It means that, rather than just coming out with your “big idea” (like, for example, hard work pays off) you need to instead show that actual hard work.
Here, we’re showing pages that have photos showing off story details that matter–and accompanying design choices that emphasize and support those details.
Marie-Pierre Capistran says, “This page tells the story of the birthday cake I made for my daughter on her 5th birthday.”
“The details that are important in my photos are all the pieces I made to put on the cake. To emphasize the details I used three specific photos which gradually draw the eye of the viewer to the third photo where we see the details of the cake very well. I printed that photo with a white border and I adhered it with foam dots.”
Kristy T says, “This page tells the story of the mess that I saw when I opened the back door to say hello to our dog Lottie.”
“I chose this photograph printed at 5″ x 7″ to show the details of the mess she had created and the ‘butter wouldn’t melt in my mouth’ look she greeted me with. To encourage the viewer to look into the photograph I used a long title with the contrasting font and colour for the word this. I want to entice the viewer to look and see what the ‘this’ is. I have used a simple design with a diagonal flow, a pointing arrow, and then one red element to draw the eye to our dog’s face. The patterned papers also have subtle text of dog related commands which also encourage the viewer to look closer at the overall page.”
Stefanie Semple says, “The flowers from my Mom’s memorial service were brought home from the church and graced our lounge for just under 2 weeks.”
“I wanted to emphasize that the flowers were a blessing to me, unlike 22 years earlier when flowers filled our home after our daughter died. I didn’t cope with that and neglected to water them so they would die and I could get rid of them. I allowed the close-up photos to be the focal point, pulling colors from the flowers to select the kit and to recede into the background of the page. A few choice embellishments add to the floral richness.”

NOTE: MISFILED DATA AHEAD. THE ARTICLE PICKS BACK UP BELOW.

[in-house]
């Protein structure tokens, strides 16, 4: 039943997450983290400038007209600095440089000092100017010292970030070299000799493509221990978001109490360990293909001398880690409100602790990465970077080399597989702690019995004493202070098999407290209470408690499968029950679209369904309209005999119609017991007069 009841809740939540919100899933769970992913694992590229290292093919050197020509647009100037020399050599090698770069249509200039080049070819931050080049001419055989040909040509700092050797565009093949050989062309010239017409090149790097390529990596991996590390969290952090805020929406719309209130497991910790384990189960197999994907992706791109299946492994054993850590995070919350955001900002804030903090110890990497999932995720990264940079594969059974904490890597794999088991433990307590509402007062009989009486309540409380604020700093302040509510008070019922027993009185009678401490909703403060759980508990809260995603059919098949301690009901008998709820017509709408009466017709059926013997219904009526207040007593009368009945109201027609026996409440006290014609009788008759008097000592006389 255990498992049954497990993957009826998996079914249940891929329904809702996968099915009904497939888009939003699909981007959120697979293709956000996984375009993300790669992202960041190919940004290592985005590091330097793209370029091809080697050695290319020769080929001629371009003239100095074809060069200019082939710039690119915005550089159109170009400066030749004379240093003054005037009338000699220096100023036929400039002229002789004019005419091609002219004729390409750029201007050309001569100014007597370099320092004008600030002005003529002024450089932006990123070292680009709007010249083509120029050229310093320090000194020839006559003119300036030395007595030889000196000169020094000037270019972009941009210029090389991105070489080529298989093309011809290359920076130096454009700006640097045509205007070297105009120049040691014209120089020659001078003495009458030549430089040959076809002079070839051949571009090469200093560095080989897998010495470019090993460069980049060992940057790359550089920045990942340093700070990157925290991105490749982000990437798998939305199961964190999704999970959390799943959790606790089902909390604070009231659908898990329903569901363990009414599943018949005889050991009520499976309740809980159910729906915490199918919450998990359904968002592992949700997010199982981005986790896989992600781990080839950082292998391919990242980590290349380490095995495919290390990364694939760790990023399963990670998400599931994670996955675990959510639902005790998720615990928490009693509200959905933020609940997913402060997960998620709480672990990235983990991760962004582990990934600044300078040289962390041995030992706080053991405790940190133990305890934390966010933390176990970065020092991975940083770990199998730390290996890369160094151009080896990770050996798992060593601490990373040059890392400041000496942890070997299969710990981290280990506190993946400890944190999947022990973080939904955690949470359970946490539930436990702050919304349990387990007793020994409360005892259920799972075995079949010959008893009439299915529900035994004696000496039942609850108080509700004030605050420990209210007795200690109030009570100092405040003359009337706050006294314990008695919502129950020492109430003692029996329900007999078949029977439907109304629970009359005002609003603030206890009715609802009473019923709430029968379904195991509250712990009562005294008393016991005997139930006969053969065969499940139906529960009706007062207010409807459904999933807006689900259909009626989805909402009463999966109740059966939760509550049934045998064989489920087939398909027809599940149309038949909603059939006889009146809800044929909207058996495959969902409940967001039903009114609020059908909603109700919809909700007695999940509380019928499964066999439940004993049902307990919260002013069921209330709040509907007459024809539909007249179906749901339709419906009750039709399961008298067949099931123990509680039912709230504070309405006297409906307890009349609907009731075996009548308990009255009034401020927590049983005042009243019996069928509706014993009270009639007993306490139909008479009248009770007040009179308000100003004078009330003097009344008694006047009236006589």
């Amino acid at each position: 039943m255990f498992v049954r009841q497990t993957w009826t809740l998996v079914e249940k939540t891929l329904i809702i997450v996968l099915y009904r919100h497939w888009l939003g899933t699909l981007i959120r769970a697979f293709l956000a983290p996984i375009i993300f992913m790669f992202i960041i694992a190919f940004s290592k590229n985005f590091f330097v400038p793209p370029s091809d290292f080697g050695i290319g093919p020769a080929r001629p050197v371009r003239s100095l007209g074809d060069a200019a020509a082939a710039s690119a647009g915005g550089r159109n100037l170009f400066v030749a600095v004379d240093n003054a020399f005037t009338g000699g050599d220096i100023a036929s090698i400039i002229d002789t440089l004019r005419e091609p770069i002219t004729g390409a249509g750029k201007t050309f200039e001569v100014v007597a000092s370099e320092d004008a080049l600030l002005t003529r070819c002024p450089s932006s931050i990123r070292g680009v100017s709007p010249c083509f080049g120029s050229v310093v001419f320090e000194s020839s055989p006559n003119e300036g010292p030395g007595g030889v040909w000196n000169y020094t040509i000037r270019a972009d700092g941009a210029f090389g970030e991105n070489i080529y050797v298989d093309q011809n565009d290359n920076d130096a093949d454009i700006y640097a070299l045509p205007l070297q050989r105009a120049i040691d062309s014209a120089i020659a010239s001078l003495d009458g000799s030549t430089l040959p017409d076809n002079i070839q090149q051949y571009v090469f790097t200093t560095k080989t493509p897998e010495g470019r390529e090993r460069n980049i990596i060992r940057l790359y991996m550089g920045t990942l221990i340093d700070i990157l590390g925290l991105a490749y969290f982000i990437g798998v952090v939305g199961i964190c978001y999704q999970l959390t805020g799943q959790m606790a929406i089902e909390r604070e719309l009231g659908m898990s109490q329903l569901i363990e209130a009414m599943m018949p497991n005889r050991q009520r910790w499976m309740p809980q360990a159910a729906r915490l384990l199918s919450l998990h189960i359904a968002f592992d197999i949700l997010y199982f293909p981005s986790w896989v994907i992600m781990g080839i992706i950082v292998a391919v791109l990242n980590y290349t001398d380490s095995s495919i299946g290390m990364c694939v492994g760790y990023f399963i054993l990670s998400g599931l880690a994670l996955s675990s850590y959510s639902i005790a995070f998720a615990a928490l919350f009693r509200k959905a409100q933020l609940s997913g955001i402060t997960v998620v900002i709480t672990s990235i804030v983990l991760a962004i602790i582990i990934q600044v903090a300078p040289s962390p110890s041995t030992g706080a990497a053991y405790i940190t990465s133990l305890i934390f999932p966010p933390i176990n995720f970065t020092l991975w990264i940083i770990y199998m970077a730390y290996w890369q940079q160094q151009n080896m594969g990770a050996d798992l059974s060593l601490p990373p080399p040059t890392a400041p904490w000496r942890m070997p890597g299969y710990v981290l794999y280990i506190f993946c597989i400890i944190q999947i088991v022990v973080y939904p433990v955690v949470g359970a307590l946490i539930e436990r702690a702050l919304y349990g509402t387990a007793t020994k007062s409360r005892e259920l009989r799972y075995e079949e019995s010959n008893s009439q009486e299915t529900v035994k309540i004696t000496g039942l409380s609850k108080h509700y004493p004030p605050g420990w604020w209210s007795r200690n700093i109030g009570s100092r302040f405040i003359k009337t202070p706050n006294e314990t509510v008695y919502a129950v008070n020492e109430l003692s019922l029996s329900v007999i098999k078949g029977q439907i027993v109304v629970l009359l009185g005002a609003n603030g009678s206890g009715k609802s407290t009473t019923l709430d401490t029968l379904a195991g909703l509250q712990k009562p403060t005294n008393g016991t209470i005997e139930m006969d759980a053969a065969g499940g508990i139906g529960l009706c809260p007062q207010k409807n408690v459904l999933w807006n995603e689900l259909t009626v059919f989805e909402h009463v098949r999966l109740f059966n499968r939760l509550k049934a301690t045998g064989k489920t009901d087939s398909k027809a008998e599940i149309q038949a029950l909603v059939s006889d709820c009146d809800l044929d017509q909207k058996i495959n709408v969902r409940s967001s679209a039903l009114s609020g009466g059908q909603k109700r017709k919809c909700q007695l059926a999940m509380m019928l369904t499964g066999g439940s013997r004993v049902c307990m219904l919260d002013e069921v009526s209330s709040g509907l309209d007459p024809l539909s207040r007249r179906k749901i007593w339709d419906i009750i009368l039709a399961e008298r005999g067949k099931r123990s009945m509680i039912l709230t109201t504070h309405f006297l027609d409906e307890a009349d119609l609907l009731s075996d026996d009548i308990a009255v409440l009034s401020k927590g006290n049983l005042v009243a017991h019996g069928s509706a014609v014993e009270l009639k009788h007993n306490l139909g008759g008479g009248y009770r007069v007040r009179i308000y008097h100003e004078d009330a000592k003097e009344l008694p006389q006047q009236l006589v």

Marcia Fortunato says, “My layout is about the more subtle stories behind this photo, which was taken at my youngest son’s college graduation.”
“The details in my photo include my son’s graduation regalia, but there are also some details that wouldn’t necessarily be significant to anyone outside our family – the individual people, the flower on my granddaughter’s headband, the way that we are clustered–but to me they speak volumes.”
“I highlighted the details most obviously in my journaling, which pulls out and explains each detail. My title and the graduate silhouette state the obvious but also hint that there is more to the story. The patterned paper on the bottom gives a celebratory feel and also has phrases that support my story, and the embellishments give further support and emphasize that this was a special occasion and a special family.”
Amy Kingsford says, “This page is about my youngest son’s love of bugs. Every time he saw a bug he’d have to point it out and name it!”
“The photo itself is a close up of my youngest son pointing at a bug that he lovingly named Howard. Of course we can’t see the tiny lady bug in the photo, nor can we hear him yelling its newly given name, so these were details that I added to my page in an effort to reveal more of the story to the viewer and provide context. I also took details from my photo such as the dirt and grass elements and extended them out onto my canvas in order to set the setting for my story.”